Tumor 241 articles
Has the Level of Evidence of Podium Presentations at the Musculoskeletal Tumor Society Annual Meeting Changed Over Time?
Level of evidence (LOE) framework is a tool with which to categorize clinical studies based on their likelihood to be influenced by bias. Improvements in LOE have been demonstrated throughout orthopaedics, prompting our evaluation of orthopaedic oncology research LOE to determine if it has changed in kind.
Computer navigation during surgery can help oncologic surgeons perform more accurate resections. However, some navigation studies suggest that this tool may result in unique intraoperative problems and increased surgical time. The degree to which these problems might diminish with experience–the learning curve–has not, to our knowledge, been evaluated for navigation-assisted tumor resections.
Giant cell tumors (GCTs) are treated with resection curettage and adjuvants followed by stabilization. Complications include recurrence, fracture, and joint degeneration. Studies have shown treatment with polymethylmethacrylate (PMMA) may increase the risk of joint degeneration and fracture. Other studies have suggested that subchondral bone grafting may reduce these risks.
Reconstruction After Hemipelvectomy With the Ice-Cream Cone Prosthesis: What Are the Short-term Clinical Results?
Reconstruction after internal hemipelvectomy resection likely provides better function than hindquarter amputation. However, many reconstruction methods have been used, complications with these approaches are common, and function often is poor; because of these issues, it seems important to investigate alternative implants and surgical techniques.
Do Patients After Chondrosarcoma Treatment Have Age-appropriate Bone Mineral Density in the Long Term?
In long-term survivors of osteosarcoma and Ewing sarcoma treated with the addition of radio- and chemotherapy, low bone mineral density (BMD) and fractures have been observed, presumably resulting from these adjuvants. Because patients with chondrosarcoma usually are not treated with conventional adjuvant treatment, observation of low BMD in patients with chondrosarcoma presumably would be the result of other mechanisms. However, BMD in patients with a history of chondrosarcoma has not been well characterized.
Is Prophylactic Intervention More Cost-effective Than the Treatment of Pathologic Fractures in Metastatic Bone Disease?
Metastatic bone disease is a substantial burden to patients and the healthcare system as a whole. Metastatic disease can be painful, is associated with decreased survival, and is emotionally traumatic to patients when they discover their disease has progressed. In the United States, more than 250,000 patients have metastatic bone disease, with an estimated annual cost of USD 12 billion. Prior studies suggest that patients who receive prophylactic fixation for impending pathologic fractures, compared with those treated for realized pathologic fractures, have decreased pain levels, faster postoperative rehabilitation, and less in-hospital morbidity. However, to our knowledge, the relative economic utility of these treatment options has not been examined.
Is Needle Biopsy Clinically Useful in Preoperative Grading of Central Chondrosarcoma of the Pelvis and Long Bones?
Central chondrosarcoma of bone is graded on a scale of 1 to 3 according to histological criteria. Clinically, these tumors can be divided into low-grade (Grade 1) and high-grade (Grade 2, Grade 3, and dedifferentiated) chondrosarcomas. Although en bloc resection has been the most widely used treatment, it has become generally accepted that in selected patients with low-grade chondrosarcomas of long bones, curettage is safe and effective. This approach requires an accurate preoperative estimation of grade to avoid under- or overtreatment, but prior reports have indicated that both imaging and biopsy do not always give an accurate prediction of grade.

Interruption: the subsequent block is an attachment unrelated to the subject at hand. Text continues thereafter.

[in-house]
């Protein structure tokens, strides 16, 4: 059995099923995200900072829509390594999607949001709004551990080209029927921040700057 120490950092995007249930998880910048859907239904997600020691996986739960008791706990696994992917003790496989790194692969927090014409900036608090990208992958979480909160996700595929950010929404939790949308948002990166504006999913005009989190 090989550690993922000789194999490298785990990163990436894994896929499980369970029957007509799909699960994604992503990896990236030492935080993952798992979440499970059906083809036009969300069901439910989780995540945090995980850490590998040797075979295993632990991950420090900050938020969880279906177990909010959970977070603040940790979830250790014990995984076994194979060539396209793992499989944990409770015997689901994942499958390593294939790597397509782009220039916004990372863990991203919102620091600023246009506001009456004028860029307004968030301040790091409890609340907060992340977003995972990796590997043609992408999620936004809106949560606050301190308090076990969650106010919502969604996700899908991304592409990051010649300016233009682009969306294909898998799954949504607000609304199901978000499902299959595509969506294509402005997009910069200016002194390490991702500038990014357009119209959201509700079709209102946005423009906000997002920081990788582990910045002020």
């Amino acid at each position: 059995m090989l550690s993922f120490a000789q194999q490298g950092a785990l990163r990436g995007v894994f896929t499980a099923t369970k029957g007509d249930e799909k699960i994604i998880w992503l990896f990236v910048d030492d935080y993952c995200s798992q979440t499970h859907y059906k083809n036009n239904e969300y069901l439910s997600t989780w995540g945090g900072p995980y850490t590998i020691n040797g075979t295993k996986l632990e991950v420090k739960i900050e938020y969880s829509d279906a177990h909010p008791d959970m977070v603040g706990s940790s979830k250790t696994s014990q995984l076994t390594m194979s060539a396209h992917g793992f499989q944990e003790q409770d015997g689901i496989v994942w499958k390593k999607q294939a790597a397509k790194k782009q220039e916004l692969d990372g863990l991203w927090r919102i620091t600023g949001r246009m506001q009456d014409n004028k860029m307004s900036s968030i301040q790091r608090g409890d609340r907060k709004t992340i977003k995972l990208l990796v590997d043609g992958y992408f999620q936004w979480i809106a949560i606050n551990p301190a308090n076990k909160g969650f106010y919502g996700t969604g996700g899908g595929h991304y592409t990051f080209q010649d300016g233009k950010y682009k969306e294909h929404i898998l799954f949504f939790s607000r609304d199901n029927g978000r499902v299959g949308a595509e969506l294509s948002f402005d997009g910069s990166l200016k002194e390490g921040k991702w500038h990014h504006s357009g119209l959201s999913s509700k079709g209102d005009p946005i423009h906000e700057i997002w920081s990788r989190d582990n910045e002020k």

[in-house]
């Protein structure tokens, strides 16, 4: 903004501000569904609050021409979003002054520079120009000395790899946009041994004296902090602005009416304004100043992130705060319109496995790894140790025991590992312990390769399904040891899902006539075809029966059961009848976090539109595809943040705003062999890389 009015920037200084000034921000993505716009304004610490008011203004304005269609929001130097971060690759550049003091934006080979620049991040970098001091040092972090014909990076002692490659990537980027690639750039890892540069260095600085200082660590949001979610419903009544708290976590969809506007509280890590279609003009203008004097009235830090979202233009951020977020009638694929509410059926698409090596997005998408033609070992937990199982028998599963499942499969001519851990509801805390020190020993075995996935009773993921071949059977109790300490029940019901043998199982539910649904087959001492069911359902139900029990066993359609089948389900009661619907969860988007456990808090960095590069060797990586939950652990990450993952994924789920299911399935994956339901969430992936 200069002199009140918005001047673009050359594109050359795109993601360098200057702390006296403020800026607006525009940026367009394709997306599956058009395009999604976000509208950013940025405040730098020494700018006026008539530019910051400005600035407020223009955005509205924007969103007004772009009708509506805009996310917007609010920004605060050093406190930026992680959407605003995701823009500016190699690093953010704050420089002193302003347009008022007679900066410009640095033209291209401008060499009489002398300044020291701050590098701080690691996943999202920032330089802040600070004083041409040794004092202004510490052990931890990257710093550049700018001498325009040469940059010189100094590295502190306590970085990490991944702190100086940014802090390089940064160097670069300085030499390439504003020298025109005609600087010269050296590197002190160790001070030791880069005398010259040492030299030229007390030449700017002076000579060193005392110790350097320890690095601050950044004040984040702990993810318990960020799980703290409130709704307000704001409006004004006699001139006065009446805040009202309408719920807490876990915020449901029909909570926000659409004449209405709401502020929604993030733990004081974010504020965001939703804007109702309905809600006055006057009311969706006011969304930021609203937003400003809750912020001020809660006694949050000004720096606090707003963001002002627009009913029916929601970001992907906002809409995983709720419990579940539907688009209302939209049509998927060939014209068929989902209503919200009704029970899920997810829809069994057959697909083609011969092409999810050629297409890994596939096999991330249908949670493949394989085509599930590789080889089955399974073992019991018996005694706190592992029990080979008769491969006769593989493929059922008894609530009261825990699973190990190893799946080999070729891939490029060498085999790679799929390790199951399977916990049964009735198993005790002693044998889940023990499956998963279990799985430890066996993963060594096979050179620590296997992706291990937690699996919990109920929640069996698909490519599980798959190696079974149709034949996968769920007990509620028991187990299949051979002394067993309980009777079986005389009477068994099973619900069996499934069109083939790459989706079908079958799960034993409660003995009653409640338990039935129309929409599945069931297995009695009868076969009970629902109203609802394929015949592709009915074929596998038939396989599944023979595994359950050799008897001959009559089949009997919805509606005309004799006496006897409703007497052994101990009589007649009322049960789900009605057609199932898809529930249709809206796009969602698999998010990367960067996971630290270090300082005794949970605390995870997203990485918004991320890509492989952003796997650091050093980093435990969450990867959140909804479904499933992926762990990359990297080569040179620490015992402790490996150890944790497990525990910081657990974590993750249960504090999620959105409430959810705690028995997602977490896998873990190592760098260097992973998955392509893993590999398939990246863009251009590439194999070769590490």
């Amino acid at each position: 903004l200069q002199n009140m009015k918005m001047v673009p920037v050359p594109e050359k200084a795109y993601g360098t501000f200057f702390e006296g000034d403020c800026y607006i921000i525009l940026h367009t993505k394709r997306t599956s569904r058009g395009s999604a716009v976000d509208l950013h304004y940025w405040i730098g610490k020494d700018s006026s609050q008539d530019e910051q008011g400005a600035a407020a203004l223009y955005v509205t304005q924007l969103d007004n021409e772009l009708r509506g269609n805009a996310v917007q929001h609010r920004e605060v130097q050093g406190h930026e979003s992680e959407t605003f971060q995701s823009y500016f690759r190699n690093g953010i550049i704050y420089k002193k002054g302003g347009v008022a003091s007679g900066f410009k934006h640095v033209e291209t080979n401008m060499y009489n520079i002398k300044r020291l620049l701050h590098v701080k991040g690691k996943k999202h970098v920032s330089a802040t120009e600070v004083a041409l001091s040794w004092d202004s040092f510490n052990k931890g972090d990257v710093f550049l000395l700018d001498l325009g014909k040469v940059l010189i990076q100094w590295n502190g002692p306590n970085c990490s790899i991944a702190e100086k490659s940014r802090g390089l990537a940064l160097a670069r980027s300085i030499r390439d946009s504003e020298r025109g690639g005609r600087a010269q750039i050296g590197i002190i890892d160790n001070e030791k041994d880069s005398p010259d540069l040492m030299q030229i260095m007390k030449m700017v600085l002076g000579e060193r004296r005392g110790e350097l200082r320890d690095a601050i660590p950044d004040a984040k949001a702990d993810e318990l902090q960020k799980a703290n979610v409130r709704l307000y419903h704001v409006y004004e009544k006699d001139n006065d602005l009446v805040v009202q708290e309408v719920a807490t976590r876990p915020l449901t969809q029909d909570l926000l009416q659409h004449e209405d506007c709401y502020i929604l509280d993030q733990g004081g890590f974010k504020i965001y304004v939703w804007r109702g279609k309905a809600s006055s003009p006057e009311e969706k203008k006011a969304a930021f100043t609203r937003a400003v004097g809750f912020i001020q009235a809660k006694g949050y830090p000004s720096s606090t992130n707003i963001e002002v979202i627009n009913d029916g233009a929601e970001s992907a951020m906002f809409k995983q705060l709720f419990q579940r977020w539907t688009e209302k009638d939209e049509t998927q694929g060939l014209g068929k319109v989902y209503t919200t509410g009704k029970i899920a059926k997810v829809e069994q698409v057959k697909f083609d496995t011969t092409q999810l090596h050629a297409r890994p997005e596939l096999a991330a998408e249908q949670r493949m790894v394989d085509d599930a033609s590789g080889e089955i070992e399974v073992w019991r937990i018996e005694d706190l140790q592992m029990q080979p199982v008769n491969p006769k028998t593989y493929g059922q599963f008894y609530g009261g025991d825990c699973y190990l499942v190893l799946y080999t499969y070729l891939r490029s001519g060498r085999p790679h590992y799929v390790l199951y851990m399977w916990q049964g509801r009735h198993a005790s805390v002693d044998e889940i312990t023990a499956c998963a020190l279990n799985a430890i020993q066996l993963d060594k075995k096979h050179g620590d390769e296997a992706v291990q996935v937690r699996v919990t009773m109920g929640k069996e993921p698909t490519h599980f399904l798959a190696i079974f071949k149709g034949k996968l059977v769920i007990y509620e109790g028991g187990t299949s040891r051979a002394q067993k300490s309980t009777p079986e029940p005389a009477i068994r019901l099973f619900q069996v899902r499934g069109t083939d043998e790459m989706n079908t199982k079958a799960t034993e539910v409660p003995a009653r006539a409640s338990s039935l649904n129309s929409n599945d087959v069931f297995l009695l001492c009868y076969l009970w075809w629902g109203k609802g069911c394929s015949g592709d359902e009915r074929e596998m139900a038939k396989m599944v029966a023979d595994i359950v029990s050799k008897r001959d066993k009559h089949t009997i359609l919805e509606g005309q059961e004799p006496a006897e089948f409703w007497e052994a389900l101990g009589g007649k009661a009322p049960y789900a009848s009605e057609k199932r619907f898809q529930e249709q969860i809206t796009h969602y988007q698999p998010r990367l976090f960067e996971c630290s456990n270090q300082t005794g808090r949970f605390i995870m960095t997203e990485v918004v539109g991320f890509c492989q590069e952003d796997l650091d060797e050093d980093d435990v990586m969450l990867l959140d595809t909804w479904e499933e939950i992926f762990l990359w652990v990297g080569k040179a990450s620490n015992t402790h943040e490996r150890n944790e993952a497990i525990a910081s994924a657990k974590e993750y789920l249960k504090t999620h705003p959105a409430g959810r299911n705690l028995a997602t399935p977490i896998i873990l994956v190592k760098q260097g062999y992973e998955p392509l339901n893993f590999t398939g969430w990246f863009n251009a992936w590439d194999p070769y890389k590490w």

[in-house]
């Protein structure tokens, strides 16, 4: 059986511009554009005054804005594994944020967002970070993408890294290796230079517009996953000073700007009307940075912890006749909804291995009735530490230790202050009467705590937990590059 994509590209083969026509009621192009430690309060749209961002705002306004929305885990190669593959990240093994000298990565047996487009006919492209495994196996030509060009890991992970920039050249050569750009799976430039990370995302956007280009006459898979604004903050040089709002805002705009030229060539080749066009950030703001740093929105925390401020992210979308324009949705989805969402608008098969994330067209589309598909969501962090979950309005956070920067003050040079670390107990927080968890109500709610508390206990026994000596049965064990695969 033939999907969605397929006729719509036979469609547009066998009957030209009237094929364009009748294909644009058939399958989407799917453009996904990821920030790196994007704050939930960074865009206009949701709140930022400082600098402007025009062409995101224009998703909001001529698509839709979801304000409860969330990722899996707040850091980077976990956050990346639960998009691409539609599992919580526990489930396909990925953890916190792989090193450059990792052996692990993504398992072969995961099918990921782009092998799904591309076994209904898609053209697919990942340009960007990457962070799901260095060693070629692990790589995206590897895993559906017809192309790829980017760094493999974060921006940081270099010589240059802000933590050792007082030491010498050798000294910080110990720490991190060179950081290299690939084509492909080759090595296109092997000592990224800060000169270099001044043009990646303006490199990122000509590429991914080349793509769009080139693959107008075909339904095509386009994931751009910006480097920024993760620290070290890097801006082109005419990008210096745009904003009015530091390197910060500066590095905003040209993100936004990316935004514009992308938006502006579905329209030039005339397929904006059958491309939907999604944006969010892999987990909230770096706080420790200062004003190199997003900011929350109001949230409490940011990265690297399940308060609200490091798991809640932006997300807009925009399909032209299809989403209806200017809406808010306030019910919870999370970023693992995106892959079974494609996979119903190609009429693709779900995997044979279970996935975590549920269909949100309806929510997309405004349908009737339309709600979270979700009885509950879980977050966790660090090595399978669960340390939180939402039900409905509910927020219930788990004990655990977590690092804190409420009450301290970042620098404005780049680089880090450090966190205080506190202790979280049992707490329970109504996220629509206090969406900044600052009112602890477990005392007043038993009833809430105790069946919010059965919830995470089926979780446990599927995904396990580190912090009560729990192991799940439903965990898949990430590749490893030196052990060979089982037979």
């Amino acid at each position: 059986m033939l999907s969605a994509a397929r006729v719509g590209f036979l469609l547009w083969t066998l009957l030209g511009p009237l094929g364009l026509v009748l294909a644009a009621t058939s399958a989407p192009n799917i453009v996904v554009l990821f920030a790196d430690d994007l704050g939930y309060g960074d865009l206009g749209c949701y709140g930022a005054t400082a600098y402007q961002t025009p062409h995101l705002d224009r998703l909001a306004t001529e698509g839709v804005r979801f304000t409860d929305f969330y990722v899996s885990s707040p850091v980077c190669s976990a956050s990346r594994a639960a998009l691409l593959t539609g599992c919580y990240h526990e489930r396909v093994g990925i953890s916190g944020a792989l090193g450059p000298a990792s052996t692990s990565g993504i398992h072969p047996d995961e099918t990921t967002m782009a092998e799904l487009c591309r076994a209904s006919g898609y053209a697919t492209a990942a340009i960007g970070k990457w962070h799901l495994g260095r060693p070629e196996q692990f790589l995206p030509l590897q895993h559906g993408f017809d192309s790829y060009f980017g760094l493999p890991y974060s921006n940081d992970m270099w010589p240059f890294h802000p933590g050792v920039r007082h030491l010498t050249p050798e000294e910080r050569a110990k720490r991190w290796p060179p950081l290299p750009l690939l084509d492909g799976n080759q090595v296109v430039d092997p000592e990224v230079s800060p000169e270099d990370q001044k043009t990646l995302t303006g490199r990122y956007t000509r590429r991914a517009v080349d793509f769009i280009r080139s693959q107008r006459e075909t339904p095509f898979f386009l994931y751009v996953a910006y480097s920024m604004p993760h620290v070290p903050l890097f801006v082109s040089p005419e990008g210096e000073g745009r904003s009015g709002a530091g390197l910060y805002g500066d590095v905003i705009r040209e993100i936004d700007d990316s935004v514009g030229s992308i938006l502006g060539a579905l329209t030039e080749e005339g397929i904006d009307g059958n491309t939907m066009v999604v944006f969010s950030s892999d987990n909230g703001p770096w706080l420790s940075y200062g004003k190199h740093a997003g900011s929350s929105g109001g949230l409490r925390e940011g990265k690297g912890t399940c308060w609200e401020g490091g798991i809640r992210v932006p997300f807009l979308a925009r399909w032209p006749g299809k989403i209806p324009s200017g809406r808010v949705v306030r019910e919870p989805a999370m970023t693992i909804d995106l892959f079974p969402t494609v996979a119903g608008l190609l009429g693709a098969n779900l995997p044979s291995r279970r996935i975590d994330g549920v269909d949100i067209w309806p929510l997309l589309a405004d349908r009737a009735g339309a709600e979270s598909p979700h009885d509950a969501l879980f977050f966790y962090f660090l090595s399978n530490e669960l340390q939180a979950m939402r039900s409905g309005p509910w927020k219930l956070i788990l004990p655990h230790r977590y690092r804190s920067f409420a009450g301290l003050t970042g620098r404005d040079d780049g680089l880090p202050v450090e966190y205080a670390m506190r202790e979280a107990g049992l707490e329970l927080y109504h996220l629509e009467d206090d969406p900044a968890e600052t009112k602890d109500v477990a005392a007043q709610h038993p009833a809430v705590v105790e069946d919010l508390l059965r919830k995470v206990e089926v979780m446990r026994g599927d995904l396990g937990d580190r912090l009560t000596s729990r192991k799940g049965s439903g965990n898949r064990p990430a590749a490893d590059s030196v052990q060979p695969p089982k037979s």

After total sacrectomy, many types of spinopelvic reconstruction have been described with good functional results. However, complications associated with reconstruction are not uncommon and usually result in further surgical interventions. Moreover, less is known about patient function after total sacrectomy without spinopelvic reconstruction, which may be indicated when malignant or aggressive benign bone and soft tissue tumors involved the entire sacrum.
What Happens to the Articular Surface After Curettage for Epiphyseal Chondroblastoma? A Report on Functional Results, Arthritis, and Arthroplasty
Chondroblastoma is an uncommon, benign, but locally aggressive bone tumor that occurs in the apophyses or epiphyses of long bones, primarily in young patients. Although some are treated with large resections, aggressive curettage and bone grafting are more commonly performed to preserve the involved joint. Such intralesional resection may result in damage to the growth plate and articular cartilage, which can result in painful arthritis. Prior studies have focused primarily on oncologic outcomes rather than long-term joint status and functional outcomes.
Antibacterial and Biocompatible Titanium-Copper Oxide Coating May Be a Potential Strategy to Reduce Periprosthetic Infection: An In Vitro Study
Periprosthetic infections are devastating for patients and more efficacious preventive strategies are needed. Surface-modified implants using antibacterial coatings represent an option to cope with this problem; however, manufacturing limitations and cytotoxicity have curbed clinical translation. Among metals with antibacterial properties, copper has shown superior in vitro antibacterial performance while maintaining an acceptable cytotoxicity profile. A thin film containing copper could prevent early biofilm formation to limit periprosthetic infections. This pilot study presents the in vitro antibacterial effect, cytotoxicity, and copper ion elution pattern of a thin film of titanium-copper oxide (TiCuO).